Monday starters

New ways, new ingredients

picture-1I love Chef John Ash. He has a creative touch with ingredients, and he’s a terrific teacher. His new online series, “Cooking with America’s Finest Ingredients,” offers videos, recipes, and tips for how to use gourmet salts, cured meats, cheese, oils, vinegars, and more.–Culinary Institute of America/National Association for the Specialty Food Trade

Balancing the vegetarian diet

picture-3In general, vegetarians eat a healthier diet and are less likely be overweight than the rest of us, largely because they consume more plant-based foods. That’s the good news. But a new study focusing on teens and young adults finds vegetarians are at higher risk of eating disorders than the general population.–

Enjoy it while it’s fresh

picture-4Antioxidants in foods don’t last forever, according to a pair of new studies. Green tea and olive oil both lost much of their antioxidant compounds after six months, even when stored unopened and unexposed to light or moisture. The lesson: Purchase both in small amounts you can consume within a few months, and shop a store with a high turnover of merchandise (you don’t want to buy oil or tea that’s been sitting on the store shelf for months).–HealthDay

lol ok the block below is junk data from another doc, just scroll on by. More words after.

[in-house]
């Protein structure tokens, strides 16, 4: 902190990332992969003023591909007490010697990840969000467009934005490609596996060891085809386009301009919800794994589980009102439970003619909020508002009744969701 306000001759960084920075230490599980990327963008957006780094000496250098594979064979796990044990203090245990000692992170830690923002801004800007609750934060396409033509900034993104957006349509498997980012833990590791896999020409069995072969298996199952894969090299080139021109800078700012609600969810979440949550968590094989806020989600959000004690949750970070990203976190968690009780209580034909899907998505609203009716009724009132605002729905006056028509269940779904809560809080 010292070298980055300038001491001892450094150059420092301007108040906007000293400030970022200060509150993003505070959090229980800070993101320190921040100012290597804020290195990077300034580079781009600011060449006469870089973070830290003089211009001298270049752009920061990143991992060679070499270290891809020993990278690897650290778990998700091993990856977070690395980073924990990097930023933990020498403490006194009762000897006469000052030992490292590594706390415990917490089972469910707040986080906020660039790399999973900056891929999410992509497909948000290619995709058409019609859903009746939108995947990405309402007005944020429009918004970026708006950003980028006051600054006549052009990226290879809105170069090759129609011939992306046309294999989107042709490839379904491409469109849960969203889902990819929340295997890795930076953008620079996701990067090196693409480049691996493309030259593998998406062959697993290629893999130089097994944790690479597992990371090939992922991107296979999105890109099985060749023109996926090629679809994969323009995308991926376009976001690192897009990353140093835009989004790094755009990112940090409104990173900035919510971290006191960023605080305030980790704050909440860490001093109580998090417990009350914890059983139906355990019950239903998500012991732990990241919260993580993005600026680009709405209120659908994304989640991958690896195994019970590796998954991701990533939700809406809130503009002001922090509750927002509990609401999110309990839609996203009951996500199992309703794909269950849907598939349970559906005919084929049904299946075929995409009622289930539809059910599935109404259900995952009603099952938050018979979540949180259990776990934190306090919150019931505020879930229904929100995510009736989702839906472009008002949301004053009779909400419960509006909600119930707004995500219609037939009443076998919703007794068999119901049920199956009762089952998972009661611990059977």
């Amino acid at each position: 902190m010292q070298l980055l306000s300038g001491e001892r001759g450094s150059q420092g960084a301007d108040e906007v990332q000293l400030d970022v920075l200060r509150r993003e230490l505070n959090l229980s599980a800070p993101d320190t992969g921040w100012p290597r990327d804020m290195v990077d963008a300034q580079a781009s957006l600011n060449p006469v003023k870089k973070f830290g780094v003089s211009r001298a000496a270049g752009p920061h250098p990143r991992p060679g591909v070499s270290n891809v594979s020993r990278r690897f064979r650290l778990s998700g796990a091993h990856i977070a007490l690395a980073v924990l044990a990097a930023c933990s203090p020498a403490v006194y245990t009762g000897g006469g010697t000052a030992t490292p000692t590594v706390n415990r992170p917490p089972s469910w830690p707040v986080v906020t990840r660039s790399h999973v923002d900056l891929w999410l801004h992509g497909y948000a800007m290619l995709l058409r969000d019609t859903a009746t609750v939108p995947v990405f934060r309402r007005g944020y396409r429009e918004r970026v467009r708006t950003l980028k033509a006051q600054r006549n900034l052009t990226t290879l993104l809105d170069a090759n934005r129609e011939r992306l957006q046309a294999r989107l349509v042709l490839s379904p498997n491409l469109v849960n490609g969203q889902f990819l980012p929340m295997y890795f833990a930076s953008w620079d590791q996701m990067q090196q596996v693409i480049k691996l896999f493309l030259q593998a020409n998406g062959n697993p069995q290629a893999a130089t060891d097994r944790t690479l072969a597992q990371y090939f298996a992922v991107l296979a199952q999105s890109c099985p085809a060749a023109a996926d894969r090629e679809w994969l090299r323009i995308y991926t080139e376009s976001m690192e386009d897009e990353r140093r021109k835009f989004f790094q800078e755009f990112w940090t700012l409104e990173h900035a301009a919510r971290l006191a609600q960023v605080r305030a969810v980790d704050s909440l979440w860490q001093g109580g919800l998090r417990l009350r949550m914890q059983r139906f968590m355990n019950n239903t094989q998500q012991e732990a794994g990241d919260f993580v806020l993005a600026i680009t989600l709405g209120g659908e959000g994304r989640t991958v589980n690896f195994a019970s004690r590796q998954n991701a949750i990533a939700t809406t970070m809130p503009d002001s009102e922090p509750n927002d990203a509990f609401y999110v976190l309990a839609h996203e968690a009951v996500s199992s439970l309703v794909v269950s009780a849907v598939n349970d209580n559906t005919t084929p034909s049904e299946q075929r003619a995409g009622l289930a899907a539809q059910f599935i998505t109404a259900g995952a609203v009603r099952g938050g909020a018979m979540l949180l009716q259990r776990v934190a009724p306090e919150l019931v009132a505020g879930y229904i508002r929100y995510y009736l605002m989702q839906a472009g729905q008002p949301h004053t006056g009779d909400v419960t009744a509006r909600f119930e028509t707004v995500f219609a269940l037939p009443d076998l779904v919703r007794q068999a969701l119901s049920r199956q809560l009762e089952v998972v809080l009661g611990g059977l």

Cheap restaurant eats

picture-2Tire of eating at home every night? Check out the Gayot Economic Stimulus Plan to find excellent value eats in your ‘hood. Also check out their picks for the best wines under 10 bucks.

Wednesday’s starters

picture-12Bookmark this: From aamchur to zira, the UK-based site The Foody defines herbs and spices–as well as fruits, vegetables, meats, cheeses and other items. Nice if you’re making a British recipe and forgot that an aubergine is an eggplant.

picture-21It’s one way to fight the deficit: New York Governor David Patterson proposes an 18% sin tax on sugary beverages. Hard fiscal times makes so-called “obesity taxes” on junk food more appealing than ever, says Kelly Brownell, director of Yale’s Rudd Center for Food Policy & ObesityBusiness Week

© Helen Panphilova |

© Helen Panphilova |

Vitamin D is the “it” nutrient, especially for people with diabetes. Managing  vitamin D deficiency “may be a simple and cost-effective method to improve blood sugar control and prevent the serious complications associated with diabetes,” says Joanne Kouba, Ph.D., R.D., L.D.N., study co-author and clinical assistant professor of dietetics, Loyola University Chicago Marcella Niehoff School of Nursing–The Diabetes Educator

picture-32Dining out on a shoestring: Best cheap eats across the country, from LA to Atlanta–



picture-41Can those who critique cook? Ummm, no. Feared French food critic Francois Simon takes a turn at the stove–The New York Times


picture-51Room for another cooking competition TV show? The Los Angeles Times’ Rene Lynch reviews the Food Network’s “Chopped” and deems it worthy of a place on the broadcast menu. The folks at Serious Eats aren’t so sure.